The world’s oceans hold the key to our future electricity needs. And their potential for producing power has yet to be fully exploited in terms of sustainable energy. The EUREKA WWEC project team hopes to bring exploitation of this renewable energy source a big step forward.
“We’ve developed a device that generates energy from the sea as easily as a wind turbine would do on land,” explains William Dick, managing director of the Irish company Wavebob that led the project. “There’s an awful lot of electricity to be had in the North Atlantic.”
Flouting convention, the EUREKA WWEC project team looked to develop a commercially licensable technology that could be deployed far out at sea in large arrays. “There’s much more power available offshore because waves lose energy as they come into shallower water,” explains Dick.
Nicola Vatthauer | alfa
26.10.2016 | Vienna University of Technology
Fluorescent holography: Upending the world of biological imaging
25.10.2016 | Colorado State University
Ultrafast lasers have introduced new possibilities in engraving ultrafine structures, and scientists are now also investigating how to use them to etch microstructures into thin glass. There are possible applications in analytics (lab on a chip) and especially in electronics and the consumer sector, where great interest has been shown.
This new method was born of a surprising phenomenon: irradiating glass in a particular way with an ultrafast laser has the effect of making the glass up to a...
Terahertz excitation of selected crystal vibrations leads to an effective magnetic field that drives coherent spin motion
Controlling functional properties by light is one of the grand goals in modern condensed matter physics and materials science. A new study now demonstrates how...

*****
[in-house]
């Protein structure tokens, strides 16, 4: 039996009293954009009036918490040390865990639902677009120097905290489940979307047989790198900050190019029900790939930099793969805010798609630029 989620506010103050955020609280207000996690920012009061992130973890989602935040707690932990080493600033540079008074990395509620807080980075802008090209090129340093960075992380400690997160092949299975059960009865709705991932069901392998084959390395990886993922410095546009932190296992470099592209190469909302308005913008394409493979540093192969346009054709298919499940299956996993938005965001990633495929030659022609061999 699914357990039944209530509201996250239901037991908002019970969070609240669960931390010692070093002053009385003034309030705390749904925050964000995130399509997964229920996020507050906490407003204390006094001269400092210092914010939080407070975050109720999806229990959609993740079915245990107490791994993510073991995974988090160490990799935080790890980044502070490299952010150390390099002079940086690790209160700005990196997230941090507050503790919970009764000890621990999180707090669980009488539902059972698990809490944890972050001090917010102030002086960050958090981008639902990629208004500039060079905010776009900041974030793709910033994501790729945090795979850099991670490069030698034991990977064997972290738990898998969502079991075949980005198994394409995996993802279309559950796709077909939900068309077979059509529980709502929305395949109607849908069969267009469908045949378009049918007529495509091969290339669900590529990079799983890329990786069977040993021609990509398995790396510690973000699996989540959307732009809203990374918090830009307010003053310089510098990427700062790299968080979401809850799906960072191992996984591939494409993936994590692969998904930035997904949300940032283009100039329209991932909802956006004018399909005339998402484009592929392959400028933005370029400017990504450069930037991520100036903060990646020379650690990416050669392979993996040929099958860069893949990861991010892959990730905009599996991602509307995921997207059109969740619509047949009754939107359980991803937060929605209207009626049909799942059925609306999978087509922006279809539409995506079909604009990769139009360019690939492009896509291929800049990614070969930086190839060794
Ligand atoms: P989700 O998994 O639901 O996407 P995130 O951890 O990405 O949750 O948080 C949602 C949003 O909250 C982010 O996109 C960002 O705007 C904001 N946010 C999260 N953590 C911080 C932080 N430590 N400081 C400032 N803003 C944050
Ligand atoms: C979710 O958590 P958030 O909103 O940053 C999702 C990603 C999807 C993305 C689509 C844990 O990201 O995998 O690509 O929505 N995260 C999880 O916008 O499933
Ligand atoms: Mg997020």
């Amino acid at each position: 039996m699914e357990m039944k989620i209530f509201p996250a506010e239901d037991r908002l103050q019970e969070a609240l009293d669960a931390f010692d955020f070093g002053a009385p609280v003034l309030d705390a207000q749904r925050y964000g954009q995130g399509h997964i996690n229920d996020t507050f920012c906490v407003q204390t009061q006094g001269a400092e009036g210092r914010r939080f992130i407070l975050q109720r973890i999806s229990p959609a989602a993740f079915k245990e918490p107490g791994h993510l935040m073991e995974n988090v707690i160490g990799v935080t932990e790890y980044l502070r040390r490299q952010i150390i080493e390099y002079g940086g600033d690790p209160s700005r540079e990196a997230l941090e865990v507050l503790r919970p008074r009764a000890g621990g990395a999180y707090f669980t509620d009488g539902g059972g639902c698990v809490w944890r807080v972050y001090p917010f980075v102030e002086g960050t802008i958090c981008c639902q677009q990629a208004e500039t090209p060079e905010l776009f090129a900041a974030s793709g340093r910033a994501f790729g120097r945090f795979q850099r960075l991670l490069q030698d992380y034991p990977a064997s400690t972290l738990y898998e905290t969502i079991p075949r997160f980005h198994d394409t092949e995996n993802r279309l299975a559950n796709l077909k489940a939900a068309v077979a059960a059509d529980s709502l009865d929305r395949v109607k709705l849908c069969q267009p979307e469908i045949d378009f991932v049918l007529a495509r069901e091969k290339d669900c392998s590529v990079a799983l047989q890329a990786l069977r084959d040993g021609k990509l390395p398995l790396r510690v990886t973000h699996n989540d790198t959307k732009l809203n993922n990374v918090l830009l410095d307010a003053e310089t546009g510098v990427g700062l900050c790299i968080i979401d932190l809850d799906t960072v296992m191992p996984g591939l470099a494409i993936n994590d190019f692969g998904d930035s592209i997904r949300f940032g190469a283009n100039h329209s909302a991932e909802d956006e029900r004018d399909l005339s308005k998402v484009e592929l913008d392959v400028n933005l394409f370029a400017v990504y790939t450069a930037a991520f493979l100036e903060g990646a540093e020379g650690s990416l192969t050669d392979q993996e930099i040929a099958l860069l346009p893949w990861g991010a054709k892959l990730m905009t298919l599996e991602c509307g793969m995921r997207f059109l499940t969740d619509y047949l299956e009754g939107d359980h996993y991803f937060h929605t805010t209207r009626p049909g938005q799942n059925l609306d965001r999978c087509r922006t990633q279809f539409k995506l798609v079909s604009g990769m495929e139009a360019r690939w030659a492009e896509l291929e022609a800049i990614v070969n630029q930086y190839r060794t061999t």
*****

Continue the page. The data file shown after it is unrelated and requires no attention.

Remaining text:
Researchers from the Institute for Quantum Computing (IQC) at the University of Waterloo led the development of a new extensible wiring technique capable of controlling superconducting quantum bits, representing a significant step towards to the realization of a scalable quantum computer.
"The quantum socket is a wiring method that uses three-dimensional wires based on spring-loaded pins to address individual qubits," said Jeremy Béjanin, a PhD...
In a paper in Scientific Reports, a research team at Worcester Polytechnic Institute describes a novel light-activated phenomenon that could become the basis for applications as diverse as microscopic robotic grippers and more efficient solar cells.
A research team at Worcester Polytechnic Institute (WPI) has developed a revolutionary, light-activated semiconductor nanocomposite material that can be used...
By forcefully embedding two silicon atoms in a diamond matrix, Sandia researchers have demonstrated for the first time on a single chip all the components needed to create a quantum bridge to link quantum computers together.
"People have already built small quantum computers," says Sandia researcher Ryan Camacho. "Maybe the first useful one won't be a single giant quantum computer...
14.10.2016 | Event News
14.10.2016 | Event News
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26.10.2016 | Power and Electrical Engineering
26.10.2016 | Health and Medicine
26.10.2016 | Materials Sciences